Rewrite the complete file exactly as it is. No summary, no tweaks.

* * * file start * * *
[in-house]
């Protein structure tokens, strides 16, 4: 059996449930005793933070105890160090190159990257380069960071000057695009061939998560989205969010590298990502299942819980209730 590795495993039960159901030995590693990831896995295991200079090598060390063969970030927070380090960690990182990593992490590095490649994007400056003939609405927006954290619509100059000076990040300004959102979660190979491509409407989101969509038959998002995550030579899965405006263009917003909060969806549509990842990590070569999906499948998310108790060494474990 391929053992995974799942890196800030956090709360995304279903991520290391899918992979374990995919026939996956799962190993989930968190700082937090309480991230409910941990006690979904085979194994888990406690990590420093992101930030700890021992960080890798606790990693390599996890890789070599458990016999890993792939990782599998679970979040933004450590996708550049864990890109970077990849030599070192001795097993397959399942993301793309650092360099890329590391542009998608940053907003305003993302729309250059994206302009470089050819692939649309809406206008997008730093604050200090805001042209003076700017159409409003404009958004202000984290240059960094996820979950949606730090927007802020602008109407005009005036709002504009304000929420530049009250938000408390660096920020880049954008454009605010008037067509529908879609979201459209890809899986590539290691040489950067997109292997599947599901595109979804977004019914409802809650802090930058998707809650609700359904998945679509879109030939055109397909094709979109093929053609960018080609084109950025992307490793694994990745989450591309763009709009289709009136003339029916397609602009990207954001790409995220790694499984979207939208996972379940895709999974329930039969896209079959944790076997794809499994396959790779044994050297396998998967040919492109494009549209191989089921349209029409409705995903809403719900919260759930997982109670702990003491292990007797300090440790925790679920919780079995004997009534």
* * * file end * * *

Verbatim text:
[in-house]
């Protein structure tokens, strides 16, 4: 059996449930005793933070105890160090190159990257380069960071000057695009061939998560989205969010590298990502299942819980209730 590795495993039960159901030995590693990831896995295991200079090598060390063969970030927070380090960690990182990593992490590095490649994007400056003939609405927006954290619509100059000076990040300004959102979660190979491509409407989101969509038959998002995550030579899965405006263009917003909060969806549509990842990590070569999906499948998310108790060494474990 391929053992995974799942890196800030956090709360995304279903991520290391899918992979374990995919026939996956799962190993989930968190700082937090309480991230409910941990006690979904085979194994888990406690990590420093992101930030700890021992960080890798606790990693390599996890890789070599458990016999890993792939990782599998679970979040933004450590996708550049864990890109970077990849030599070192001795097993397959399942993301793309650092360099890329590391542009998608940053907003305003993302729309250059994206302009470089050819692939649309809406206008997008730093604050200090805001042209003076700017159409409003404009958004202000984290240059960094996820979950949606730090927007802020602008109407005009005036709002504009304000929420530049009250938000408390660096920020880049954008454009605010008037067509529908879609979201459209890809899986590539290691040489950067997109292997599947599901595109979804977004019914409802809650802090930058998707809650609700359904998945679509879109030939055109397909094709979109093929053609960018080609084109950025992307490793694994990745989450591309763009709009289709009136003339029916397609602009990207954001790409995220790694499984979207939208996972379940895709999974329930039969896209079959944790076997794809499994396959790779044994050297396998998967040919492109494009549209191989089921349209029409409705995903809403719900919260759930997982109670702990003491292990007797300090440790925790679920919780079995004997009534």